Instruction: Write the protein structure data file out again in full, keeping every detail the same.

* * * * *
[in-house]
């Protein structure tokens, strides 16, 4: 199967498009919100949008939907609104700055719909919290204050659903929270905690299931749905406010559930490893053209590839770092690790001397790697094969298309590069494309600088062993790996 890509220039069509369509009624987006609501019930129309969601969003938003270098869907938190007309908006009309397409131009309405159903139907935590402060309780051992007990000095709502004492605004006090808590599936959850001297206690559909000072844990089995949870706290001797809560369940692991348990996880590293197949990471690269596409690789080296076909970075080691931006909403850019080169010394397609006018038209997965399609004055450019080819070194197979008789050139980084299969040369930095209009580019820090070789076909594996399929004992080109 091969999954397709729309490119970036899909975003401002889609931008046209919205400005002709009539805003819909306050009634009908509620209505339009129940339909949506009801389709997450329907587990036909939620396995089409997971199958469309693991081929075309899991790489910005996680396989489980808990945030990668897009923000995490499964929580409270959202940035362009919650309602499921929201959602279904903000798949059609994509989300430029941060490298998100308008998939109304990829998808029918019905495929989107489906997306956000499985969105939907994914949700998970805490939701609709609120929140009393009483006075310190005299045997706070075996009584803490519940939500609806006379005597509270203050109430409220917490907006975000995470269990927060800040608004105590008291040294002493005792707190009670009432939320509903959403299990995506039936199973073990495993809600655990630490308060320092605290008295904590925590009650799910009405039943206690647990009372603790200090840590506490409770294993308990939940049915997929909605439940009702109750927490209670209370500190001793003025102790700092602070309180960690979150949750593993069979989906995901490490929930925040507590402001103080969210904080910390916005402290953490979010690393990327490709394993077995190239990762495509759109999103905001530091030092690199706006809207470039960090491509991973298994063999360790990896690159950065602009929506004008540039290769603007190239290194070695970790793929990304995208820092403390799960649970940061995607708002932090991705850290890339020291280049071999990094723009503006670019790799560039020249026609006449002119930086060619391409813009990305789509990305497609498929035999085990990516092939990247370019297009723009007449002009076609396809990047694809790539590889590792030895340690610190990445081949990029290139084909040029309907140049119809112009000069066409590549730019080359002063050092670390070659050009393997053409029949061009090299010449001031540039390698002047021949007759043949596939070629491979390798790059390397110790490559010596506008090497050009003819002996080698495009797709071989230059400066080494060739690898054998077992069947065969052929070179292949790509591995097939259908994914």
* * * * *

[in-house]
């Protein structure tokens, strides 16, 4: 199967498009919100949008939907609104700055719909919290204050659903929270905690299931749905406010559930490893053209590839770092690790001397790697094969298309590069494309600088062993790996 890509220039069509369509009624987006609501019930129309969601969003938003270098869907938190007309908006009309397409131009309405159903139907935590402060309780051992007990000095709502004492605004006090808590599936959850001297206690559909000072844990089995949870706290001797809560369940692991348990996880590293197949990471690269596409690789080296076909970075080691931006909403850019080169010394397609006018038209997965399609004055450019080819070194197979008789050139980084299969040369930095209009580019820090070789076909594996399929004992080109 091969999954397709729309490119970036899909975003401002889609931008046209919205400005002709009539805003819909306050009634009908509620209505339009129940339909949506009801389709997450329907587990036909939620396995089409997971199958469309693991081929075309899991790489910005996680396989489980808990945030990668897009923000995490499964929580409270959202940035362009919650309602499921929201959602279904903000798949059609994509989300430029941060490298998100308008998939109304990829998808029918019905495929989107489906997306956000499985969105939907994914949700998970805490939701609709609120929140009393009483006075310190005299045997706070075996009584803490519940939500609806006379005597509270203050109430409220917490907006975000995470269990927060800040608004105590008291040294002493005792707190009670009432939320509903959403299990995506039936199973073990495993809600655990630490308060320092605290008295904590925590009650799910009405039943206690647990009372603790200090840590506490409770294993308990939940049915997929909605439940009702109750927490209670209370500190001793003025102790700092602070309180960690979150949750593993069979989906995901490490929930925040507590402001103080969210904080910390916005402290953490979010690393990327490709394993077995190239990762495509759109999103905001530091030092690199706006809207470039960090491509991973298994063999360790990896690159950065602009929506004008540039290769603007190239290194070695970790793929990304995208820092403390799960649970940061995607708002932090991705850290890339020291280049071999990094723009503006670019790799560039020249026609006449002119930086060619391409813009990305789509990305497609498929035999085990990516092939990247370019297009723009007449002009076609396809990047694809790539590889590792030895340690610190990445081949990029290139084909040029309907140049119809112009000069066409590549730019080359002063050092670390070659050009393997053409029949061009090299010449001031540039390698002047021949007759043949596939070629491979390798790059390397110790490559010596506008090497050009003819002996080698495009797709071989230059400066080494060739690898054998077992069947065969052929070179292949790509591995097939259908994914």